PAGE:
AB1482 prevents you from buying an under-performing multi-family, evict the current tenants, upgrade, then rent at market. Unfortunately, small multifamilies aren't priced with that into account. Buyers and appraisers still use comps for 2-4 unit multifamily, when the price should be based on income instead, similar to commercial. I regularly see listings that advertise "XX% rent upside potential" when it's not possible to just raise the rent XX% due to AB1482.

Another CA-specific cost is Earthquake insurance. It's optional. Lenders do not require it and many homeowners don't carry it. The policy has high deductibles and the premiums aren't cheap. But I buy it anyway because I really can't afford to lose a building to an earthquake. But everyone's risk profile is different.

 This is excellent thanks so much David, I have heard of issues with raising rent but haven't heard of AB1482, will definitely research. And earthquake insurance is on my radar will do a pro/con analysis based on the property we end up going with. It's so interesting how issues like these vary state to state, we definitely don't think about earthquake insurance out here!

Originally posted by @Seth Borman :

You need to understand how Prop 13 property taxes work.

 This is a great one Seth, and the first piece of advice I received when researching investing in CA. Definitely top of the list!

Originally posted by @Shiva Bhaskar :

Hi Lauren, we buy and upgrade multifamily properties in Los Angeles, but a few of the things I'll say below apply anywhere in CA:

1. Rent control laws. We have state rent control. Cities like LA, SF, Berkeley, West Hollywood also have their own laws. Make sure you know which laws apply where you're buying. 

2. Zoning obviously. Realtors will sell a development dream of a property, make sure you verify.

3. In urban areas, areas can go from bad to OK quickly, within just 1/3 of a mile distance. In parts of LA where we invest, some investors could get stuck buying on a bad block and have a terrible experience, but those who know will purchase 10 blocks to the north, and will be fine. 

4. Rehabs are pricy here and workers are in short supply, like everywhere I suspect. 

5. Try to buy in an area that is supply constrained, i.e. there's demand but it's tough to build more. This is why Los Angeles and San Francisco have done so well in terms of appreciation, but a Bakersfield or Fresno, while still good, is not quite as strong for long term growth. 

6. Taxes of course. Proposition 13 is your friend. Big time. 

Thank you Shiva, your response is extremely insightful! I especially appreciate your advice regarding regions experiencing supply constraint, I will be sure to dig deeper into this topic when narrowing down micro-markets. We experience the quick transition from nice to bad neighborhoods in Boston as well, but many of the "bad" neighborhoods are now turning for the better. It's difficult to gauge where and when...and even more so without boots on the ground to experience some of the first signs of improvement.

@Lauren Bellis , If you haven’t established residency yet, I would look at all legal structures to protect all your non-California assets/income from being captured by the California tax code. This doesn’t exactly answer your question, but it’s something to think about depending on your financial situation and future investment plans.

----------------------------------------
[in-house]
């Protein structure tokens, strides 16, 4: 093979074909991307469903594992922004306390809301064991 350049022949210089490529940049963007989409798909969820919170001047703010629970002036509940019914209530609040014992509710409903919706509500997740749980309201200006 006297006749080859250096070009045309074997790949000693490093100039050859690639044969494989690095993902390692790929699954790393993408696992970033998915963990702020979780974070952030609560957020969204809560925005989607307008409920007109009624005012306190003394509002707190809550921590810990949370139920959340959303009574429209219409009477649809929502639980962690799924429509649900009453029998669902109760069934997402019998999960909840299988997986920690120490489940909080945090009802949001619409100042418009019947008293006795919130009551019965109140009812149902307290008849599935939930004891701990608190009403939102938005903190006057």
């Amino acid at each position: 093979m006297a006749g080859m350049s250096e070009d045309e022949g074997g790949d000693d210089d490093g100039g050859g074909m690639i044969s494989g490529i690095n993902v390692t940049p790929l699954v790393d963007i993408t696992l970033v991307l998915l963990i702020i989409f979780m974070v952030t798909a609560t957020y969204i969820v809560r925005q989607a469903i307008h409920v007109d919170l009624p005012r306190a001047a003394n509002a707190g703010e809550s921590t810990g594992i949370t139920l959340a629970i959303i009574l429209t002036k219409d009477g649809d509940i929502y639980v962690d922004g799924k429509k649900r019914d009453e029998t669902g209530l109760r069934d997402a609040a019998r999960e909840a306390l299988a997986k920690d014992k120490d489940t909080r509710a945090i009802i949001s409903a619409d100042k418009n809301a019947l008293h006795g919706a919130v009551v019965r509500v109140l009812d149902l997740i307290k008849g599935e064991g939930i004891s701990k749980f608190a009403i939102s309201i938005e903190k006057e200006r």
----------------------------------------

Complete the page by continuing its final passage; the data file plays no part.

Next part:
There are many successful, wealthy investors in CA, but if I had a time machine, I wish I knew about the clawback provisions California has in their tax laws for if you ever decide to move real estate assets out of California through 1031. 

Originally posted by @Karim E. :

@Lauren Bellis could anyone explain Prop 13 property tax and its benefit and how it help an RE owner? Sorry, I am new and not familiar with tax laws.

Hi Karim, I am just myself learning about this topic & am by no means an expert. But based on my research:

CA Proposition 13 limits the tax rate for real estate to no more than one percent of the full cash value of the property.The proposition decreased property taxes by assessing values at their 1976 value and restricted annual increases of assessed value to an inflation factor, not to exceed 2% per year. It prohibits reassessment of a new base year value except in cases of (a) change in ownership, or (b) completion of new construction. These rules apply equally to all real estate, residential and commercial—whether owned by individuals or corporations.

This is great for property owners & investors because it limits the rate at which RE is taxed. It is not necessarily the best thing for municipalities because it limits tax revenue for schools, roads, etc.

Here's an interesting video on the history and impact of Prop 13: https://youtu.be/pF4xnxk0Oas

For now California is all a about  supply and demand . Pick a stable area where there is job growth that sustainable for the working class here. I would focus on Sacramento and the Central Valley . Try and find a value add type multi family. Check on the crime stats and the historic rents . To get a true picture I would focus on what rents did from 2008 thru 2012. Happy to network and assist .

Originally posted by @Robert C. :

@Lauren Bellis, If you haven’t established residency yet, I would look at all legal structures to protect all your non-California assets/income from being captured by the California tax code. This doesn’t exactly answer your question, but it’s something to think about depending on your financial situation and future investment plans.

There are many successful, wealthy investors in CA, but if I had a time machine, I wish I knew about the clawback provisions California has in their tax laws for if you ever decide to move real estate assets out of California through 1031. 

Excellent feedback thank you Robert. I have been looping in my accountant/lawyer with my plans & will now keep clawback provisions on my radar. Have not established CA residency yet so I have some time to explore my options.

Originally posted by @Jo-Ann Lapin :

For now California is all a about  supply and demand . Pick a stable area where there is job growth that sustainable for the working class here. I would focus on Sacramento and the Central Valley . Try and find a value add type multi family. Check on the crime stats and the historic rents . To get a true picture I would focus on what rents did from 2008 thru 2012. Happy to network and assist .

Thank you Jo-Ann, analyzing trends for rent, crime, etc is definitely part of my initial analysis...i love the idea to focus on rent trends from 08-12, will help get a sense of true growth & pinpoint transitioning markets. Value add multi fam is definitely the goal, Would love to connect I appreciate the support!

If you are sane, one would avoid Cali, Washington, Colorado and New York. We are the enemies in these states.